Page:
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Book facts
Where’d You Go, Bernadette
by Maria Semple
(Little, Brown)
330 pages, $25.99

Reclusive mom sets far-flung plot going


The assignment: Craft a novel from the literary equivalent of found objects. Consider the narrative possibilities contained not just in letters and emails, but in school report cards, emergency room bills and police reports filed by night managers at Westin Hotels.

The resultant work must have a compelling plot, a strong sense of place and fully realized characters. Make it warm, dark, sad, funny – and a little bit screwball.

Could we ask for a more delightful response to that assignment than Maria Semple’s second novel, “Where’d You Go, Bernadette”?

Precocious eighth-grader Bee Branch is the narrator of this pastiche of an epistolary novel about private-school politics, friendship, marriage, Seattle and what it’s like to be a kid born with hypoplastic left heart syndrome whose life unravels when her mother disappears.

Bee’s mother, Bernadette Fox, is an elegant recluse, an eccentric, borderline agoraphobic who seems to dislike everyone outside her nuclear family. She outsources errands and confides in her only friend, Manjula, a “virtual assistant” in India to whom she pays 75 cents an hour.

Bernadette bristles at crunchy Seattle culture with its loopy support groups and its two styles of coiffure: “short gray hair and long gray hair.” A once-celebrated architect who won a MacArthur genius award, Bernadette has become paralyzed at midlife, holed up in a crumbling former girls’ school she purchased as the family home.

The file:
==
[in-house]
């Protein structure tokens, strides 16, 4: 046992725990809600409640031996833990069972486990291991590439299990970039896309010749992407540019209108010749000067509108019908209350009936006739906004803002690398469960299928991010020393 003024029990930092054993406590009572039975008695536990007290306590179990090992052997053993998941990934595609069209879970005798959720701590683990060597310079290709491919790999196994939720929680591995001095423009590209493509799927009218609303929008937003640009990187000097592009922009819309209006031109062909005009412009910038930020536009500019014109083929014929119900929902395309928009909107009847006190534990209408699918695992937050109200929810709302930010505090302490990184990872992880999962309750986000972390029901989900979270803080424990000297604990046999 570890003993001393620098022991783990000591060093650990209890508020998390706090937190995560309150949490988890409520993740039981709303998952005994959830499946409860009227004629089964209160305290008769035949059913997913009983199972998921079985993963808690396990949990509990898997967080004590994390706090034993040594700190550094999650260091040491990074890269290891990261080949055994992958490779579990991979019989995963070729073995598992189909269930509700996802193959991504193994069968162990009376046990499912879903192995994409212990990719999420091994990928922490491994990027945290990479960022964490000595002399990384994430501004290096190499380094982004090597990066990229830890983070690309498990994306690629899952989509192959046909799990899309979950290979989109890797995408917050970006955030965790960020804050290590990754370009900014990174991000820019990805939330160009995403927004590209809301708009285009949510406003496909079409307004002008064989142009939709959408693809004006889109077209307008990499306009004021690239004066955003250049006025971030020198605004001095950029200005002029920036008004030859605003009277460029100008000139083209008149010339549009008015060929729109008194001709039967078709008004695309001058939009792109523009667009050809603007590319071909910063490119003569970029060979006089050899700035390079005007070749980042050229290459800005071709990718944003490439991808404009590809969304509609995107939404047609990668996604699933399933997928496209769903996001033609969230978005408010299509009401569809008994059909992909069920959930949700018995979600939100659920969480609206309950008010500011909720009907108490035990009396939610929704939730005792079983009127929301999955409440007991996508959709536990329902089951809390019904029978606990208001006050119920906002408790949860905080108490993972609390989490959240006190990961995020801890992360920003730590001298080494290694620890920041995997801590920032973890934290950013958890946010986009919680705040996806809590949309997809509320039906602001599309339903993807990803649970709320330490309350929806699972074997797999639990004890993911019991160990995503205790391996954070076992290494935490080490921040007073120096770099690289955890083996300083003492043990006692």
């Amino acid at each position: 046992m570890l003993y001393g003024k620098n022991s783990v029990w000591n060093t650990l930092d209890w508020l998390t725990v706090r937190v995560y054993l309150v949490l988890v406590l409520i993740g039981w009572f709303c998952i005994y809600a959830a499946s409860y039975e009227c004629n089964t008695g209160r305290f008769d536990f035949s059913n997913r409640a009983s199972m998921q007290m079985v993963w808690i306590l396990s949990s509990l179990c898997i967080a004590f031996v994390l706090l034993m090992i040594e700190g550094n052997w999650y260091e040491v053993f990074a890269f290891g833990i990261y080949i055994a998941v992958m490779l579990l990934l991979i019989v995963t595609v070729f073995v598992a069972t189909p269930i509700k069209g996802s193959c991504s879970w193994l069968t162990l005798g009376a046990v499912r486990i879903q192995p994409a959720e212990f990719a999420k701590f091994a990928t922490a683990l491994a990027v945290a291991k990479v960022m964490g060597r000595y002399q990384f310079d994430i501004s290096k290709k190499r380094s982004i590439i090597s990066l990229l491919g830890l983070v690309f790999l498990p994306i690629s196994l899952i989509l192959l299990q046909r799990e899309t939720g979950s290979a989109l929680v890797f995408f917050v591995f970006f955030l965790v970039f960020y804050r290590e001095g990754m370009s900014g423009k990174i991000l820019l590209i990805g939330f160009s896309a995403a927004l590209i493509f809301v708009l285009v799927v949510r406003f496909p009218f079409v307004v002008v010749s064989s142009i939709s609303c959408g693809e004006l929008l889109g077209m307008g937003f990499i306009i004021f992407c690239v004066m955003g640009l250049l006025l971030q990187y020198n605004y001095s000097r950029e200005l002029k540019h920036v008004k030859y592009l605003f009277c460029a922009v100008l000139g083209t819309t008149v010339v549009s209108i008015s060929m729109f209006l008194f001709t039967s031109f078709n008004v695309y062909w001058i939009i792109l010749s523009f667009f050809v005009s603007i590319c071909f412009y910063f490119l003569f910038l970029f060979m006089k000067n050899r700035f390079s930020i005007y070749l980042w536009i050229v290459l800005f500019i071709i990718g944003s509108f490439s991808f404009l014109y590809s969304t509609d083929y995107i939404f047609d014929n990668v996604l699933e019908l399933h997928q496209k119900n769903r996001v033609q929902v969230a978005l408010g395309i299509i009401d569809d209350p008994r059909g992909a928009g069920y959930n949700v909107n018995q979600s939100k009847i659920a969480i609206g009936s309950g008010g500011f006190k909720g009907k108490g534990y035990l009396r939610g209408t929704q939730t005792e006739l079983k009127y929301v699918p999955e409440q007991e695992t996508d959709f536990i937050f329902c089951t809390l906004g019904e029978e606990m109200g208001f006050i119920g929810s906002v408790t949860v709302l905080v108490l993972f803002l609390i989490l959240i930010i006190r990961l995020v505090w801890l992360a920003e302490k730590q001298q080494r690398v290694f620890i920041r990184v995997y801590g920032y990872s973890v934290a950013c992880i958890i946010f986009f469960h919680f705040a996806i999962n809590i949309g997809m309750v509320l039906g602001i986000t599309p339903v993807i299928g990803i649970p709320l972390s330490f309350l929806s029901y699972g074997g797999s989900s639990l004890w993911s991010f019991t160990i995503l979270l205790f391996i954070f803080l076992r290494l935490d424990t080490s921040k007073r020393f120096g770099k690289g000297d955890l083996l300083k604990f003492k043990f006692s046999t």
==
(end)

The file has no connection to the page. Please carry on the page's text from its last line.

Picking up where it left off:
It rains inside the rooms, and blackberry vines poke up through the floorboards. “All day and night it cracks and groans, like it’s trying to get comfortable but can’t,” Bee observes of the house that seems a metaphor for her mother’s emotional disrepair.

Semple has a background in television; she wrote for the fabulously twisted series “Arrested Development,” which helps explain how she manages to infuse this sometimes bleak narrative with light, enabling readers to root for a character who is, at first glance, rather unlikable. “She was an artist who had stopped creating,” her Ted Talk-famous, Microsoft honcho husband reflects. “I should have done everything I could to get her back.”

As the plot escalates with a wild chase through the Antarctic Ocean, a dash of Russian mafia and a few penguins thrown in, the narrative veers toward absurdity, but Semple is such a talent that suspending disbelief becomes part of the fun. This is an inventive and very funny novel that gets bonus points for transcending form.

Susan Coll is the author of four novels, most recently “Beach Week.” She wrote this review for Washington Post Book World.